January 20, 2012 § 1 Comment
Damn, it’s been a long time coming. But enough about my sex life.
Alex and I were not-so-rudely awoken on New Year’s Day by fireworks. At eight in the morning. It’s a testament to the human character that we can be so excited about new things, we’re willing to forego sleep and celebrate for eight hours straight. Well, I say ‘we’; I was sleepy. I’m evolving towards hibernating for the winter.
After a hearty breakfast in the dark (Iceland gets four hours of daylight during the winter at most), we piled into a small coach, to be transferred to a bigger coach and taken to the Blue Lagoon. Now, if you watch my sarcaschicks videos, you’ll hopefully have at least an idea of what it was like there. Imagine, if you will, splashing in a hot bath which smells vaguely of eggs. While you’re in said relaxing, smelly bath, you’re also prancing around in a swimming suit with your dangly and squishy bits one wrong move away from being exposed. Now imagine doing these things OUTSIDE IN SUB-ZERO TEMPERATURES OH MY GOD WHAT IS THIS.
When the bottom half of your body is submerged in water at 40 degrees celsius and your top half is turning blue if you keep it above water for too long, you know you’re in a batshit place.
The Blue Lagoon was incredibly relaxing, once I got over the initial novelty. If ever your plane has a layover at Kevlavik airport, giving you a few hours to kill, visit the Blue Lagoon. It’s 20 minutes away by coach and you will never want to leave. Although I recommend not wearing glasses while in there. They kept steaming up something awful. If anyone has developed miniature windscreen wipers for specs, please to let me know. I don’t understand why they’re not commonplace for the visually-bereft.
Talk to you guys soon! <3
January 5, 2012 § 6 Comments
On New Year’s Eve, I fell asleep to fireworks. Six hours later, on New Year’s Day, I woke up to fireworks. Reykjavik knows how to party.
After getting out of bed at a time far later and embarrassing than we intended, Alex and I pulled on our thermal gear and wandered around the city. We were determined to make the most of the four hours of sunlight that Iceland kindly gave to us. Most of the shops were shut; all of them were lit up and gorgeous. We ate in a crowded cafe, during which I took pleasure in gently informing Alex that no, he was not supposed to eat both the innards AND the shell of his lobster tails.
That evening was dedicated to RAUCOUS JOY and FUN and HAPPINESS (though not before Alex and I took advantage of our hotel’s spa facilities, sitting in a heated pool until our skin started to crease like clingfilm). We – along with other excitable holiday makers, including a guy from Brentwood who insisted that Alex and I visited the Sugar Hut nightclub that he ‘owned’ – were driven to a gala dinner taking place in the Hilton. It was as posh as it sounds: there were Icelandic men serenading us/providing comedy; people were dressed to the nines and there was a buffet. A sumptuous, never-ending buffet.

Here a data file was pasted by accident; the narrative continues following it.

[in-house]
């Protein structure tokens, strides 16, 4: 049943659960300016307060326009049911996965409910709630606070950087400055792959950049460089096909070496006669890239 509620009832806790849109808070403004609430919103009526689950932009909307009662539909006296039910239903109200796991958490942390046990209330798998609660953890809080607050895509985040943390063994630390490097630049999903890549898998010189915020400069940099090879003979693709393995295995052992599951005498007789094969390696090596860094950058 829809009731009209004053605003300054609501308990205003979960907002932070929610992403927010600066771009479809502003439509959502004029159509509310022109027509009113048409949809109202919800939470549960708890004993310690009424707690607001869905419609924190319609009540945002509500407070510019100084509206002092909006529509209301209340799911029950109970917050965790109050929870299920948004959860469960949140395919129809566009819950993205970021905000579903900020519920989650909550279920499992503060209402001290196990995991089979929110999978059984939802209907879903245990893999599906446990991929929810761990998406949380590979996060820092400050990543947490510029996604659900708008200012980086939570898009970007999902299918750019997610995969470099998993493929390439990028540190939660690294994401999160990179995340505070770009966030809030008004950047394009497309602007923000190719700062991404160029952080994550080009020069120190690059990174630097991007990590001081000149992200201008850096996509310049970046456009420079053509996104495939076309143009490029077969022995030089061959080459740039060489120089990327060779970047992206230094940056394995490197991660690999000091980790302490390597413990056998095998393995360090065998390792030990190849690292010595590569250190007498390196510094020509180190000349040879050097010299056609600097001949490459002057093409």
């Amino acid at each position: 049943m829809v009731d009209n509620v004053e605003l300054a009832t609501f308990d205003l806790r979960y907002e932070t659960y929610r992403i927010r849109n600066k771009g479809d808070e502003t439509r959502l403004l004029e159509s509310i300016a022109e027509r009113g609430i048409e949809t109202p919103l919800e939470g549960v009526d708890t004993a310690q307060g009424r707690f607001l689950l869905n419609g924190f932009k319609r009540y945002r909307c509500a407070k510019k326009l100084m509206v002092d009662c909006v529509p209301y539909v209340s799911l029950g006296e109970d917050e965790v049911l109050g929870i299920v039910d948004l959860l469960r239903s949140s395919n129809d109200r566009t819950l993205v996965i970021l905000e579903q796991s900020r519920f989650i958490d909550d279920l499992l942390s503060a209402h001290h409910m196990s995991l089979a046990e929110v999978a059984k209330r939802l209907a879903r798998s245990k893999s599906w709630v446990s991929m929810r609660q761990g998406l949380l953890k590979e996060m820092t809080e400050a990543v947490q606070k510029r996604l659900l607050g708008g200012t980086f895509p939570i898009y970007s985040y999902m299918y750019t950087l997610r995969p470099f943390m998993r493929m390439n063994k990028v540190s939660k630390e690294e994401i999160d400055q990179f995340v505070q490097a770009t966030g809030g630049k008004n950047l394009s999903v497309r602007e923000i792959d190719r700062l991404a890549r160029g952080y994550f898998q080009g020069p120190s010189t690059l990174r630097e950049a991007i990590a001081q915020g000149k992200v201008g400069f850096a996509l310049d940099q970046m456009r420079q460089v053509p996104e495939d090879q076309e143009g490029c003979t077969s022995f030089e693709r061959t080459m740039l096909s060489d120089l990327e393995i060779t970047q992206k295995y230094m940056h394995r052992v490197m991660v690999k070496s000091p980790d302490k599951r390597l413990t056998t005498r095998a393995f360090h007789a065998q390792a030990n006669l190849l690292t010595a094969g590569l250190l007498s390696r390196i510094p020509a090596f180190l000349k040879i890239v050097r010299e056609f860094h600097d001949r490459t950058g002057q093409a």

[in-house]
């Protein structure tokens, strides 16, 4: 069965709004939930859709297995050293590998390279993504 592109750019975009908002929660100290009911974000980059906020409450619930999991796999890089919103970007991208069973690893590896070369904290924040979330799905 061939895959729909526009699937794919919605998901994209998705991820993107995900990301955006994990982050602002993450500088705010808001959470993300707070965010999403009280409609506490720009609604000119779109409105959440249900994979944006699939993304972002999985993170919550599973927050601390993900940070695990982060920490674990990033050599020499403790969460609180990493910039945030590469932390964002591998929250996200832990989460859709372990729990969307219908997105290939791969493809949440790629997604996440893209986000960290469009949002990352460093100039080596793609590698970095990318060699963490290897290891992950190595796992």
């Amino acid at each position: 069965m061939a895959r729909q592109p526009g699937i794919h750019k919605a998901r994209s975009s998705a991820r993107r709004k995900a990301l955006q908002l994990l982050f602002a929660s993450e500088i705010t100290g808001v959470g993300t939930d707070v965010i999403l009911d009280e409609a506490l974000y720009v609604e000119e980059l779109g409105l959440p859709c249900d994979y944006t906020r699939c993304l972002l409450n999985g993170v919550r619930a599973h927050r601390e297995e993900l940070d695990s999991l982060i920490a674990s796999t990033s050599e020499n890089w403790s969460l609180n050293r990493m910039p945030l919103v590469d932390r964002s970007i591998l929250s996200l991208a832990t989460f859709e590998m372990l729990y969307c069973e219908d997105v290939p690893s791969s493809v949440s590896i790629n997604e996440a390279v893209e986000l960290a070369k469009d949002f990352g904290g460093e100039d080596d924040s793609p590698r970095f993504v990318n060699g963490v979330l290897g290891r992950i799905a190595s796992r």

Naturally, Alex and I had to try the most extravagant dishes they had to offer. I sampled reindeer paté (like corn beef, except more consistent), caviar (I love seafood, so this was a highlight) and goose (oddly chewy). After much obnoxious blowing of party blowers – not a euphemism – and alcohol consumption, it was back on the coach, to find our vantage point for the fireworks.
We set up our turf in the shadow of a giant church, at the centre of the city; really, there were enough fireworks exploding at any one time that we could’ve stood ten miles OUTSIDE of the gorram town and still had an excellent view. I was told repeatedly that Icelanders knew how to PARTAY and 2012 was no exception. Firework after firework exploding in the sky, continuously hammering away at my sound and sight, and I loved every second of it.
I can’t go without mentioning the unadulterated joy I felt at pretending I was casting spells at passers-by with my sparkler. I’M A CHILD AT HEART WHAT LEAVE ME ALONE.
What has been the best fireworks display you’ve ever witnessed, guys? <3
On a completely unrelated note, I’ve been getting back into using my Formspring. If you’re at all interested in hearing my STUPID opinions and RUBBISH advice – and why wouldn’t you be?!!? – don’t hesitate to click and ask! I may even answer!
January 3, 2012 § 8 Comments
Standing on a pitch-black beach at 11:30pm, breathing salty air, snow seeping through unaccustomed boots and staring up at a green-tinged sky might sound like a standard bad acid trip for a lot of you guys, but I experienced it for the first time during my adventure in Reykjavik.
‘It’ being Aurora Borealis. Not acid.
From the comments on my newest sarcaschicks video*, I know that a fair share of my online audience (all ten of you, including my mum. Hi, mum! Get a pot of rosy lee brewing, would you?) resides in Iceland. Your country (the small portion I saw of it, at least) is beautiful. We drove through a couple of Reykjavik’s neighbouring towns in our pursuit of the northern lights and I was struck by how much Iceland’s houses resemble film set houses. In a good way: they’re clean, beautiful pale pinks or blues or greys, with Christmas lights bordering their door frames and the edges of their roofs. I am in awe, dear Icelanders, of your ability to make an abundance of Christmas decorations look cute and warm, as opposed to gaudy. This is a talent us Britons will never be able to perfect.